The development, evolution, and eventual abandonment of total pancreatectomy for cancer of the head of the pancreas is analogous to the earlier historic fate of total gastrectomy for gastric cancer. Total extirpation of both organs was originally thought to be incompatible with life, but major surgical, scientific, and technical advances in the second quarter of the past century allowed the surgeon to completely excise both organs with impunity. Such radical operations were, however, reserved exclusively for advanced tumors with high morbidity and mortality and negligible long-term survival. In the past 25 years, our understanding of the resulting derangements in gastrointestinal tract function and metabolic processes have led to a more selective, realistic, and conservative approach to operations on both organs.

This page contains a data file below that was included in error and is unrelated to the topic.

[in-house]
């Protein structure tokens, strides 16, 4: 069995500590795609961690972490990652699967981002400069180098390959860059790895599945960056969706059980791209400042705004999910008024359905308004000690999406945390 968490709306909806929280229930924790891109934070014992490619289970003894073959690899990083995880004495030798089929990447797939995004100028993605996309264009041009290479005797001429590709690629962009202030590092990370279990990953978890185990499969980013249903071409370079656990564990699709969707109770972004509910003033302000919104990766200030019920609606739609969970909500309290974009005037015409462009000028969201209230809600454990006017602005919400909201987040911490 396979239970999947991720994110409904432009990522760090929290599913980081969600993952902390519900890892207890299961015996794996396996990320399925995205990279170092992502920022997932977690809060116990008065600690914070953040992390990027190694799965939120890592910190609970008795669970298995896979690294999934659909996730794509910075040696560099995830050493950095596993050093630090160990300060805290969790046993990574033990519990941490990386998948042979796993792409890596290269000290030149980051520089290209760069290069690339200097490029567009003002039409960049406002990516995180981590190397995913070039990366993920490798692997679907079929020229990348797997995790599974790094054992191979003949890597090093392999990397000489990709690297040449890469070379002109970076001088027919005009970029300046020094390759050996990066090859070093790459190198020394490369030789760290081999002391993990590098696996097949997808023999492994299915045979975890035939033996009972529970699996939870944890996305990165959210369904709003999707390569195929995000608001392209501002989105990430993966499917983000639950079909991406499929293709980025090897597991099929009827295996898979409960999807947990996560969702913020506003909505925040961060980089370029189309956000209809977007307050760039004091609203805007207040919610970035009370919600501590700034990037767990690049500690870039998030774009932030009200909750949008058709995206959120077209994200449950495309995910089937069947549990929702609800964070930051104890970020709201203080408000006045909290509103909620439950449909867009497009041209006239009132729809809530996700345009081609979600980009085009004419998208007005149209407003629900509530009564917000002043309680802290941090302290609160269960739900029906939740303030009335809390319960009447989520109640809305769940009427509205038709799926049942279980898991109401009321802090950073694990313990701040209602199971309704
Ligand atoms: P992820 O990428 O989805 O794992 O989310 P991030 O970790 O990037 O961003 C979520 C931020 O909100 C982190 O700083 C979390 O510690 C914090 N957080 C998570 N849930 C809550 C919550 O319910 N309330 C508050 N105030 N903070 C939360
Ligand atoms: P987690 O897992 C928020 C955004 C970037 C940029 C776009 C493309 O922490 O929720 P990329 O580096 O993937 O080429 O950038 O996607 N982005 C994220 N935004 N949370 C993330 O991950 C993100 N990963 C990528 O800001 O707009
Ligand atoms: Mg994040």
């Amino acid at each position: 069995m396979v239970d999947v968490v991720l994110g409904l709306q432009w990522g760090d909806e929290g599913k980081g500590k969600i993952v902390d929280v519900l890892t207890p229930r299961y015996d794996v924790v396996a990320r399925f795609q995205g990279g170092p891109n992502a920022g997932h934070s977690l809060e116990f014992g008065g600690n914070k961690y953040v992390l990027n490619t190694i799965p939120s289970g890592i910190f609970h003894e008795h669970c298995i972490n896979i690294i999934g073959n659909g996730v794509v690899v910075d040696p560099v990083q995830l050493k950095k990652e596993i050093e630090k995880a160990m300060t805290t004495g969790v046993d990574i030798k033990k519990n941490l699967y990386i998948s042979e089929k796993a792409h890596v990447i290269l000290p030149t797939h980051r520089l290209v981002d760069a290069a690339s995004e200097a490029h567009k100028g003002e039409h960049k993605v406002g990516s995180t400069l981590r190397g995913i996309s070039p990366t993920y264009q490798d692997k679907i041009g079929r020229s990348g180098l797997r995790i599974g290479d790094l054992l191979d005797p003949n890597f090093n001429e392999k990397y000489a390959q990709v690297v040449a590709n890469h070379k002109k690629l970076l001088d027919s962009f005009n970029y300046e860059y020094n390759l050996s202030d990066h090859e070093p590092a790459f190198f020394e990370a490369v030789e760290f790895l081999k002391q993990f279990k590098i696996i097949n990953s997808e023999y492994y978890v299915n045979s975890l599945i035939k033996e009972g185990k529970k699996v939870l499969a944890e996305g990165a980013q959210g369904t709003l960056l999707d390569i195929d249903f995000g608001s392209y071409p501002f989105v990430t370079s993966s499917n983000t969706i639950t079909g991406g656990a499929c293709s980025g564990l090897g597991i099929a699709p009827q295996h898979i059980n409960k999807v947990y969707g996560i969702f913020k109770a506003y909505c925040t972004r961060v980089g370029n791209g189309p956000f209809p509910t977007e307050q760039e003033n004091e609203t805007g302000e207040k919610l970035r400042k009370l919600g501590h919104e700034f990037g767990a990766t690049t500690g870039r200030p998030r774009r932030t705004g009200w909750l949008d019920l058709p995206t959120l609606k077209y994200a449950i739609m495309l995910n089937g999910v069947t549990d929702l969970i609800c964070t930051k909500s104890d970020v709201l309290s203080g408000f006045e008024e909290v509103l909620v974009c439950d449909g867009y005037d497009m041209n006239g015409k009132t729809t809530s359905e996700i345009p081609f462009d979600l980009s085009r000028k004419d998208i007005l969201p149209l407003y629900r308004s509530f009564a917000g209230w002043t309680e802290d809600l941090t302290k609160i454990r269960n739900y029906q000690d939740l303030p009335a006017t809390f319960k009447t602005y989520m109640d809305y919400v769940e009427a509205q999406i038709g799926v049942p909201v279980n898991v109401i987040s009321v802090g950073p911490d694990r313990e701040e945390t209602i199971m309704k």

Moossa AR. Results of Total Pancreatectomy for Adenocarcinoma of the Pancreas—Invited Critique. Arch Surg. 2001;136(1):48. doi:10.1001/archsurg.136.1.48
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